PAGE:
Rundāle Palace: The Versailles of Latvia

During my recent trip to the Baltics, I was lucky enough to have a few days in Latvia. While most of my time was spent in Riga, there was one other place I was glad I had the chance to visit while en route to Lithuania.

In the south of Latvia, about 20 km from the Lithuanian border is Rundāle Palace  — an enormous 18th century baroque palace. For those that that have seen BBC’s latest adaptation of War and Peace, you will know that the miniseries is set in Moscow and St. Petersburg during the 1800s. What you may not realize is that the majority of the filming actually took place in Lithuania and Latvia, including at Rundāle Palace.

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Known as “the Versailles of Latvia,” The palace has 54 rooms, including a 1770s-era billiards room, ballroom and a library. The palace was originally built as a summer home for Ernst Johann von Biron, the Duke of Courland and Semigallia. Biron was a favorite courtier and likely lover of Anna Ioannovna, the regent of the Duchy of Courland (a state of the Grand Duchy of Lithuania) and later the Empress of Russia. Biron was a powerful figure at court due to his influence over the Empress. This reached new heights when Biron convinced the Empress to name him regent of Russia when she was on her death bed.

The Throne Room
The Throne Room
The Duke's Bedchamber (featured as Pierre's room in War and Peace)
The Duke’s Bedchamber (featured as Pierre’s room in War and Peace)
Dining Room
Dining Room

It was through Biron’s position that he was able to line his pockets and build incredible homes for himself such as Rundāle Palace. Eventually Biron was usurped and exiled to Siberia. Some time later Imperial Russia absorbed Courland and Semigallia and Rundāle Palace became the property of the Russian Crown.  The estate would later be gifted by Catherine the Great to the brother of her lover. From there, it passed to a few other noble families until World War I when it was used as a hospital by the German army.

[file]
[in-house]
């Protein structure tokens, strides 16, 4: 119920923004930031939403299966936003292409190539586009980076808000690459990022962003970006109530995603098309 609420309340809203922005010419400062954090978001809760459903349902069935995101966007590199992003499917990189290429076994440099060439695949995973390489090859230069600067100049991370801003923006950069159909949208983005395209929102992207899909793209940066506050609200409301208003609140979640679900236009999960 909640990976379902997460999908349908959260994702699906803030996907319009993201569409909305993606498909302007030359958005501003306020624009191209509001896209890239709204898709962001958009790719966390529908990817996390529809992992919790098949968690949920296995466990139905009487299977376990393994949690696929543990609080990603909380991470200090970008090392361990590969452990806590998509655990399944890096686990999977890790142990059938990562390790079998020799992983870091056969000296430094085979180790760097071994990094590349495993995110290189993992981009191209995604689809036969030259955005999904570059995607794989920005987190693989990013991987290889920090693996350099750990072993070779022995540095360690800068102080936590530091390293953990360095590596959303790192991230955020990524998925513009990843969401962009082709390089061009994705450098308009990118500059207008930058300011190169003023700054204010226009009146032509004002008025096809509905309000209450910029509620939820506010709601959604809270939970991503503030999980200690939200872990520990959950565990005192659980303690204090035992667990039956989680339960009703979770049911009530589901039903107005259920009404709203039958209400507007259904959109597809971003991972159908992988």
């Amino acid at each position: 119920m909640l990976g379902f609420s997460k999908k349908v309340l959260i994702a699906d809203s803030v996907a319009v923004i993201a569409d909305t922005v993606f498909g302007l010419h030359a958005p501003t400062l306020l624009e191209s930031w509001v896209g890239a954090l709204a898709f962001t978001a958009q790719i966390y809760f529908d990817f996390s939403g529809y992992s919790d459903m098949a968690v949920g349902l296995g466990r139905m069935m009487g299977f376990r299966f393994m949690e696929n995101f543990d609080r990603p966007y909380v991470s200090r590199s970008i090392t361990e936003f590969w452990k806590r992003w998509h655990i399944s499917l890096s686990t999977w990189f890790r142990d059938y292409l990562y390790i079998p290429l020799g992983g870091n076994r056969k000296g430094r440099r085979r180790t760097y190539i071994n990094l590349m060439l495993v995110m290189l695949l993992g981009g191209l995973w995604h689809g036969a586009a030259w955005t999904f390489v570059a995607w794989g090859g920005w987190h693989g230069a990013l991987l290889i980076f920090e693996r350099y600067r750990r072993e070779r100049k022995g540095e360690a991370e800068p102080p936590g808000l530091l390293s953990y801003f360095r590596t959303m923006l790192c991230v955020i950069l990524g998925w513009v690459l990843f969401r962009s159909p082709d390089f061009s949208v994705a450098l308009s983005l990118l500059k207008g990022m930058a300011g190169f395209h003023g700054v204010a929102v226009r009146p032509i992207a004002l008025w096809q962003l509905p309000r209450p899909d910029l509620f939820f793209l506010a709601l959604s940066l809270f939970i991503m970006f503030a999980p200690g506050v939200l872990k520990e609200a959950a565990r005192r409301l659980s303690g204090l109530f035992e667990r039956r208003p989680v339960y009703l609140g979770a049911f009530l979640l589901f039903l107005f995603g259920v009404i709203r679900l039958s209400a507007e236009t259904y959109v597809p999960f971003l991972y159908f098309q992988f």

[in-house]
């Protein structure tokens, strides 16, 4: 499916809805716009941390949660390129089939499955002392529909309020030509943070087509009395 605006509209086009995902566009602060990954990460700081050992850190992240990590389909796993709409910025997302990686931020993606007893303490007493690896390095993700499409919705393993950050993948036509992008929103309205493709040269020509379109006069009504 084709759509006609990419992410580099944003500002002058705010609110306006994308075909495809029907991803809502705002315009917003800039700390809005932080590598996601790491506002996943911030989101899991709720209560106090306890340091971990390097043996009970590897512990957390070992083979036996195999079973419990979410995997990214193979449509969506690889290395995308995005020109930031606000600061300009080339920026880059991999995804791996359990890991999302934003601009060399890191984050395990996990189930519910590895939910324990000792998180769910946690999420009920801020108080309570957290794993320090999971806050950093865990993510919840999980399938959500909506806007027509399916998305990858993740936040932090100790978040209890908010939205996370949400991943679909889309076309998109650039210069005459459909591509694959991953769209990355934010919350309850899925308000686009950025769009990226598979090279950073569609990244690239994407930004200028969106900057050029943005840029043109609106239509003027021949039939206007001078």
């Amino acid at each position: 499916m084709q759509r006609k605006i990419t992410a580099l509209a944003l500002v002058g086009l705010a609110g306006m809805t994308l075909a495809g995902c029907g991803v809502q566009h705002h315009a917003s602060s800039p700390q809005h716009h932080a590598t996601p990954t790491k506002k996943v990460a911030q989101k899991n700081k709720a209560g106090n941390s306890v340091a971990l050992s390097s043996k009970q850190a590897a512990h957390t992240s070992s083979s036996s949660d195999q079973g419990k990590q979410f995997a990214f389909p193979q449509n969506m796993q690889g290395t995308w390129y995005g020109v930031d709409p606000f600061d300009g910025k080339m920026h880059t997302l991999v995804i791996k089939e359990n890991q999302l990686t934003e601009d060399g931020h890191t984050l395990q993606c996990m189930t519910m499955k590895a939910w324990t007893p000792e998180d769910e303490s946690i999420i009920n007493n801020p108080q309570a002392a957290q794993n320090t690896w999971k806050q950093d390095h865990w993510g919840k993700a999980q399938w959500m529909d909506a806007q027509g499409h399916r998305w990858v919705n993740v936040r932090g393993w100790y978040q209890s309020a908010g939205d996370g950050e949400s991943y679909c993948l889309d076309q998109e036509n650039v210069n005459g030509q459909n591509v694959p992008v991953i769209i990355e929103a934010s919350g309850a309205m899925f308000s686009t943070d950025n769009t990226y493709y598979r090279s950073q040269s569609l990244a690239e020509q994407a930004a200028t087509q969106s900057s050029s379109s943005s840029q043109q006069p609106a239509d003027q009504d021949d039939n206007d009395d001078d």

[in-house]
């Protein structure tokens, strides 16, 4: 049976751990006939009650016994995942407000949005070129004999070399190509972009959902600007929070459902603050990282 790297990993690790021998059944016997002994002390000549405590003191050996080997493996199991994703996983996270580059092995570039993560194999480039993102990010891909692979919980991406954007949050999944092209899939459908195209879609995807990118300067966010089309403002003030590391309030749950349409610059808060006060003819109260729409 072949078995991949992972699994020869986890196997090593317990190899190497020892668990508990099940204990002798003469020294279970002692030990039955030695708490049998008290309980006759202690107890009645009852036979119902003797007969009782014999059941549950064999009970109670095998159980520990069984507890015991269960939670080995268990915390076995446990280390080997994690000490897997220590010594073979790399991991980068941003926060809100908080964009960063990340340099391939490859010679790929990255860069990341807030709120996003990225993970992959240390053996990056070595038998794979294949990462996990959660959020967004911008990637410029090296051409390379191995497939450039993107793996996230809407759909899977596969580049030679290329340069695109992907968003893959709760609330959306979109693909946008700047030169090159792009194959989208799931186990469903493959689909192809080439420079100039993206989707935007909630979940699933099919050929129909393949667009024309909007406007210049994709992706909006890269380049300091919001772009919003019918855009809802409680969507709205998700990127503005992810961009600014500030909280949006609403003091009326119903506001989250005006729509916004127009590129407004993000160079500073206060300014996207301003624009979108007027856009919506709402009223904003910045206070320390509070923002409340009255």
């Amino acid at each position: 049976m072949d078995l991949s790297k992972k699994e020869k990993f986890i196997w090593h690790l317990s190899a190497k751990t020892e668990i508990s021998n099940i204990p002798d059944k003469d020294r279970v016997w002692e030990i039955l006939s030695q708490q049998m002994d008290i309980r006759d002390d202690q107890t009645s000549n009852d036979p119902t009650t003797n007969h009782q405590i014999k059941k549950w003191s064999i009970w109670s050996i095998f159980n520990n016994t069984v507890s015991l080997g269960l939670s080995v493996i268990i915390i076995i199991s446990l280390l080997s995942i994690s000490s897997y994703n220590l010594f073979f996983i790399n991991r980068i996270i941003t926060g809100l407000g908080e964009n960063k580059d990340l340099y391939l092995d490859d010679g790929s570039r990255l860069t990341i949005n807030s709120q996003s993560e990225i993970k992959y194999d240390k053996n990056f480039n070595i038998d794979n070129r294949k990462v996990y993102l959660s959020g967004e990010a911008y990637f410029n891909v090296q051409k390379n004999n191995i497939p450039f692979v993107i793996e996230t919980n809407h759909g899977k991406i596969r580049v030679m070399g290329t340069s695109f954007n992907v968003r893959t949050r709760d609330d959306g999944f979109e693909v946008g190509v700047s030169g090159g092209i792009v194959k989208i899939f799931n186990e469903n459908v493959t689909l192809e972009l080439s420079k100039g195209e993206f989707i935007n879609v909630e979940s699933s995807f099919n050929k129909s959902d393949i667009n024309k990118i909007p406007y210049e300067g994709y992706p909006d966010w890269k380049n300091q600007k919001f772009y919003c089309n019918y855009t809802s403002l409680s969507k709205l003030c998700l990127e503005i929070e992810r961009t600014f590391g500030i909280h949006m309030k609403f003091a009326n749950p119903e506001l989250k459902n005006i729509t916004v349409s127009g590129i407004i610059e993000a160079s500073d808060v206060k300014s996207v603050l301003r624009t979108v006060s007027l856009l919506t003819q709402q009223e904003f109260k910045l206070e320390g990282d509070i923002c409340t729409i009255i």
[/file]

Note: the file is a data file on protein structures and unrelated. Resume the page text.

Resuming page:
The ballroom
The ballroom
Anti-chamber off the ballroom
Anti-chamber off the ballroom
The Duke's study
The Duke’s study

From there it was used as flats for military veterans and then as a grain storehouse. When the Soviet Union took over the Baltic States after WWII, Rundāle Palace was used as a school with the Dukes private quarters being transformed into a  gymnasium. It wasn’t until the 1970s that restoration began and it was eventually turned into a museum.

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Today,  Rundāle Palace is one of Latvia’s most visited sites. The Palace itself as well as the park around it which features a French style garden complete with fountains and amphitheater  are well worth a visit.

 

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Surprises in Riga

I am thrilled to report that I am posting this from the road, as I travel through the Baltics. It has been nearly two years since my first trip to Lithuania to see my in-laws and this time it was great to be able to get out and see more of this part of the world. The first stop on my journey was Riga, the capital of Latvia. Riga is the largest city in the Baltic states (Lithuania, Latvia and Estonia).